What was very striking about MSC Software when I joined earlier this year, apart from its 50+ year history stretching back to the early NASA moon landing project, and the desire for accuracy in software solutions, is a largely understated history of endeavoring to provide world-class CAE simulation solutions to its customers as well as engineers everywhere. Everything from acoustics to multi-body dynamics (MBD), to CFD, to structural analysis, and explicit crash dynamics can be connected together in MSC. I have gathered together a multiplicity of multiphysics co-simulation applications that can be done with MSC software tools today, both in two-product couplings, as well as in toolchains of product simulations that were mere pipe dreams a few years ago. 

Multi-Body Dynamics Led Co-Simulation 

When one digs down one soon discovers that the market-leading Adams MBD product is being used extensively for industrial-grade co-simulations around the world today as a matter of course, and is open to connections with all sorts of commercial and open-source software (see Figure 2). Some notable recent innovations are connections to the market-leading Discrete Element Modeling software, EDEM, from DEM Solutions, as illustrated by Figure 3, VIRES Virtual Test Drive (VTD) for ADAS and autonomous vehicle drive simulation (VIRES has been part of MSC/Hexagon since 2017), and of course MATLAB & SIMULINK for 0D/1D systems and controls modeling (from Math Works). Adams coupled with Marc can solve wiper blade movements, hydraulic actuators, rubber door seals, and full vehicle bush modeling. I will go into more detail below about the exciting new co-simulation multiphysics capabilities that the CFD software acquisition of Software Cradle by MSC Software in 2016 is now beginning to open up for CFD and CAE engineers alike. A very complex and challenging dynamic co-simulation is shown in Figure 4 where a non-linear bending and twisting metallic flap in a cross-flow was simulated in a scFLOW – Marc – MSC Nastran toolchain.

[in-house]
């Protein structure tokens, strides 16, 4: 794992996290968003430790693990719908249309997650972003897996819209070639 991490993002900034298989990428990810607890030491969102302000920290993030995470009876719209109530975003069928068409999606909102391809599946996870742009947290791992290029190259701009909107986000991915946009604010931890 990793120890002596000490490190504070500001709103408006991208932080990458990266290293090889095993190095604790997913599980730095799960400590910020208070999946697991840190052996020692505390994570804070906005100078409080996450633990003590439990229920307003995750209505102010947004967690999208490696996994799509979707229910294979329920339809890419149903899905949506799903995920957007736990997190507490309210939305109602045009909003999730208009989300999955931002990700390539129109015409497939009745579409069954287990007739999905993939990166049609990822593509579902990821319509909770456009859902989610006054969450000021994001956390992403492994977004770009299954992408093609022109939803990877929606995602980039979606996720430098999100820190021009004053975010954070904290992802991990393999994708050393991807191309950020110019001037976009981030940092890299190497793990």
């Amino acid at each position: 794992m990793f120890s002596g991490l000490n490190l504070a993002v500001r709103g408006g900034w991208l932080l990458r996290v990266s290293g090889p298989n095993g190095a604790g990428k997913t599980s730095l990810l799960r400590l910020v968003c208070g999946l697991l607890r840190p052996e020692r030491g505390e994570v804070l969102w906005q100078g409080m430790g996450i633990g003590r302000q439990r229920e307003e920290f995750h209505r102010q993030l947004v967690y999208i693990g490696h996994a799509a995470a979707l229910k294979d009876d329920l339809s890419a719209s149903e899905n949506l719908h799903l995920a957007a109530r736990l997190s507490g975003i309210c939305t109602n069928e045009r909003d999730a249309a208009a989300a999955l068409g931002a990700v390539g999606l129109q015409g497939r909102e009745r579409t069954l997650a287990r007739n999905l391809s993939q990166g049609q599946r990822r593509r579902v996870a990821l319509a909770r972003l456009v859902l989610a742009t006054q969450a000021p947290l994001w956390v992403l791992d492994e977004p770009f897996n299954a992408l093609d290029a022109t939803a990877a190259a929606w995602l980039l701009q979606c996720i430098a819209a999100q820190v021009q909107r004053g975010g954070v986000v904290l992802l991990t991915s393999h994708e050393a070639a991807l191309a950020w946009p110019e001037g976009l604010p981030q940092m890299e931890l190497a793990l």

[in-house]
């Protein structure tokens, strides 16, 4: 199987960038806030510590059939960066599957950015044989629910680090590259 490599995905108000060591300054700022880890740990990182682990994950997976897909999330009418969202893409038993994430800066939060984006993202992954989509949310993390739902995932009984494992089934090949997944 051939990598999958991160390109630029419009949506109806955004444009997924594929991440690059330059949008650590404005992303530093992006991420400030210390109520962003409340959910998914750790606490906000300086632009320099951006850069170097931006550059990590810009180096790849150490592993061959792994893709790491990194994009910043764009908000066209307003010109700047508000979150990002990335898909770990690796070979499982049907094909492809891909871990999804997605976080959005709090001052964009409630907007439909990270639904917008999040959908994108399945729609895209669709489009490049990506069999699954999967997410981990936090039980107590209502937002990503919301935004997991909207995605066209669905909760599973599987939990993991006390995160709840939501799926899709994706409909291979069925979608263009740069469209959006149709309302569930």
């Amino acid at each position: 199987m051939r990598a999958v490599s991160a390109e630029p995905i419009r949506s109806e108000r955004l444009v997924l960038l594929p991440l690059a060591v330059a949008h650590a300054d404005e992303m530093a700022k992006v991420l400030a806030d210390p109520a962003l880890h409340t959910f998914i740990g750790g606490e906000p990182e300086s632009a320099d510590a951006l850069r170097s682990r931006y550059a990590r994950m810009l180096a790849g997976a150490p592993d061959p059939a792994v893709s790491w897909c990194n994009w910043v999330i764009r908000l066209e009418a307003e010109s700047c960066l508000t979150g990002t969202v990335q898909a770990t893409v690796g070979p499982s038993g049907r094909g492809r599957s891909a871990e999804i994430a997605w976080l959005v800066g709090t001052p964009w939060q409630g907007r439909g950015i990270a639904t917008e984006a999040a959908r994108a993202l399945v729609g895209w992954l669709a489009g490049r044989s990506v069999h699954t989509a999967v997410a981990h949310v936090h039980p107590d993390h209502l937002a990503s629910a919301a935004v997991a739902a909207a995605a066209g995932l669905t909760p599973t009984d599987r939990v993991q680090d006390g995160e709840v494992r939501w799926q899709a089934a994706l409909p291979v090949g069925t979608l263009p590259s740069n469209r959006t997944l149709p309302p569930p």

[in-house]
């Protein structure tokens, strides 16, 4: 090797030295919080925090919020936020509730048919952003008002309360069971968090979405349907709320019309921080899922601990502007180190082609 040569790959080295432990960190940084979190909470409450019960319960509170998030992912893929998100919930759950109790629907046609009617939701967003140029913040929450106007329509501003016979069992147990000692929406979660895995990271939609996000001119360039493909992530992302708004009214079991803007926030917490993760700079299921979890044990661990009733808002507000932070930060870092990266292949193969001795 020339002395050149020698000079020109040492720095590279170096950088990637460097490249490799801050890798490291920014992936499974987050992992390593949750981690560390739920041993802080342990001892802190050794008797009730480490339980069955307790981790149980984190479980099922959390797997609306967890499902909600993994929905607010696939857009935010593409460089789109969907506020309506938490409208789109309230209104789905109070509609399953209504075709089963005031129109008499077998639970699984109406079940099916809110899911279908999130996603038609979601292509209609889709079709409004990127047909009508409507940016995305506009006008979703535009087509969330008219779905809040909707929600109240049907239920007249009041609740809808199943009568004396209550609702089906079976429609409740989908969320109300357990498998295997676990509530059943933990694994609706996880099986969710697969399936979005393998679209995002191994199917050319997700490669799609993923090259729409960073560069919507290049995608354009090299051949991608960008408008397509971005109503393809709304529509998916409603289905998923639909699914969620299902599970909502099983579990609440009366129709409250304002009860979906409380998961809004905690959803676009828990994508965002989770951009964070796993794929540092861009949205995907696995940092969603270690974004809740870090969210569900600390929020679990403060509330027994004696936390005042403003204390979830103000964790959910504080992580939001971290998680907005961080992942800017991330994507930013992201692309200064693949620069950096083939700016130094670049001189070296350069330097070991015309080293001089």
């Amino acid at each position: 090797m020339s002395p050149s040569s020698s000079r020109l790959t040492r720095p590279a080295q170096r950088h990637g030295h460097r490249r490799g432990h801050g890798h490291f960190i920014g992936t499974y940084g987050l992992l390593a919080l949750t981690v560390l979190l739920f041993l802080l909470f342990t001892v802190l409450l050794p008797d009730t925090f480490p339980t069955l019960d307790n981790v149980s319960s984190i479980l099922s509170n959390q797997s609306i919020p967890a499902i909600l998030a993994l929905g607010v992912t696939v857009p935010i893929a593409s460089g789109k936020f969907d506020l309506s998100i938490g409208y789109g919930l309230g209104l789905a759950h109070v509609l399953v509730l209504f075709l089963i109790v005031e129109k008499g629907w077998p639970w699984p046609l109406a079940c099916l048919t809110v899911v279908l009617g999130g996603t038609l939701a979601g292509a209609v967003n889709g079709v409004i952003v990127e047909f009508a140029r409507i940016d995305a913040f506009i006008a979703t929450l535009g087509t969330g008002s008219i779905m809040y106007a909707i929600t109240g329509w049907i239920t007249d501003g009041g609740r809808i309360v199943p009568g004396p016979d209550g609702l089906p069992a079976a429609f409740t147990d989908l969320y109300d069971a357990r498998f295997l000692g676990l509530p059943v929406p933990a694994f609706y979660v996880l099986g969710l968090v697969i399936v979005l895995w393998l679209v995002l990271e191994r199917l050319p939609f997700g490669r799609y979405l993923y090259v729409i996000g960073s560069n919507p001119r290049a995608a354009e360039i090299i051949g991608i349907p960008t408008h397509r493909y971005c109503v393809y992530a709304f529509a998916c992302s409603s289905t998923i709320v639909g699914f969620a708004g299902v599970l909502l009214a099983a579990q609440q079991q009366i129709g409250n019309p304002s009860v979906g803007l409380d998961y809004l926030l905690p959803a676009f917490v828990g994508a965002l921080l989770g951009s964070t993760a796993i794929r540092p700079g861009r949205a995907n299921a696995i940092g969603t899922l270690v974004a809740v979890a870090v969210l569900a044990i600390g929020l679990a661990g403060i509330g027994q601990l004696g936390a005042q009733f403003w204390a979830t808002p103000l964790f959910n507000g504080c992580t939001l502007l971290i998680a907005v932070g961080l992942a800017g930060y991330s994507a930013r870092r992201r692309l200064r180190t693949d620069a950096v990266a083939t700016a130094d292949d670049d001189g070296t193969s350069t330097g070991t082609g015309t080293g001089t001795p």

Acoustics Led Co-Simulation